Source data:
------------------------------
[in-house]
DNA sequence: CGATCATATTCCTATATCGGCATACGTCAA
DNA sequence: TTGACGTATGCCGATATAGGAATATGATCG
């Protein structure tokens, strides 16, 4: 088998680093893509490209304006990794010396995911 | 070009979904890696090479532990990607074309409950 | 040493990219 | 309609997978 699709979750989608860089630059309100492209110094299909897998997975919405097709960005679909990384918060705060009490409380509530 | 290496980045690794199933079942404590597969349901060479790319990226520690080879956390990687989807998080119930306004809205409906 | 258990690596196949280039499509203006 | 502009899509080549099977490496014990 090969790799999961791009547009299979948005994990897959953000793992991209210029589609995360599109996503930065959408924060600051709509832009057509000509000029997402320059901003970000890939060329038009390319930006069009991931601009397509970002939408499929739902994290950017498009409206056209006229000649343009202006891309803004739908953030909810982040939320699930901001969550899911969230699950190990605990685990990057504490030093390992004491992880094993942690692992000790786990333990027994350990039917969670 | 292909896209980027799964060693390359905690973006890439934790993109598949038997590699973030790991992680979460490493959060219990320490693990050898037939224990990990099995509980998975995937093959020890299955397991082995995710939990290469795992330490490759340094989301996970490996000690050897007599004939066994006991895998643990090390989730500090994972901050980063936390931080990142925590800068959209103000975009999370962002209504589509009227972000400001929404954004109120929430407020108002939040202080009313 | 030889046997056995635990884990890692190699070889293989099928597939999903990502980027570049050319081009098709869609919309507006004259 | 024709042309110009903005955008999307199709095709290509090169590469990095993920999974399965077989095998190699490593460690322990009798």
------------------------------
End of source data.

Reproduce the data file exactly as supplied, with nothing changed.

[in-house]
DNA sequence: CGATCATATTCCTATATCGGCATACGTCAA
DNA sequence: TTGACGTATGCCGATATAGGAATATGATCG
């Protein structure tokens, strides 16, 4: 088998680093893509490209304006990794010396995911 | 070009979904890696090479532990990607074309409950 | 040493990219 | 309609997978 699709979750989608860089630059309100492209110094299909897998997975919405097709960005679909990384918060705060009490409380509530 | 290496980045690794199933079942404590597969349901060479790319990226520690080879956390990687989807998080119930306004809205409906 | 258990690596196949280039499509203006 | 502009899509080549099977490496014990 090969790799999961791009547009299979948005994990897959953000793992991209210029589609995360599109996503930065959408924060600051709509832009057509000509000029997402320059901003970000890939060329038009390319930006069009991931601009397509970002939408499929739902994290950017498009409206056209006229000649343009202006891309803004739908953030909810982040939320699930901001969550899911969230699950190990605990685990990057504490030093390992004491992880094993942690692992000790786990333990027994350990039917969670 | 292909896209980027799964060693390359905690973006890439934790993109598949038997590699973030790991992680979460490493959060219990320490693990050898037939224990990990099995509980998975995937093959020890299955397991082995995710939990290469795992330490490759340094989301996970490996000690050897007599004939066994006991895998643990090390989730500090994972901050980063936390931080990142925590800068959209103000975009999370962002209504589509009227972000400001929404954004109120929430407020108002939040202080009313 | 030889046997056995635990884990890692190699070889293989099928597939999903990502980027570049050319081009098709869609919309507006004259 | 024709042309110009903005955008999307199709095709290509090169590469990095993920999974399965077989095998190699490593460690322990009798």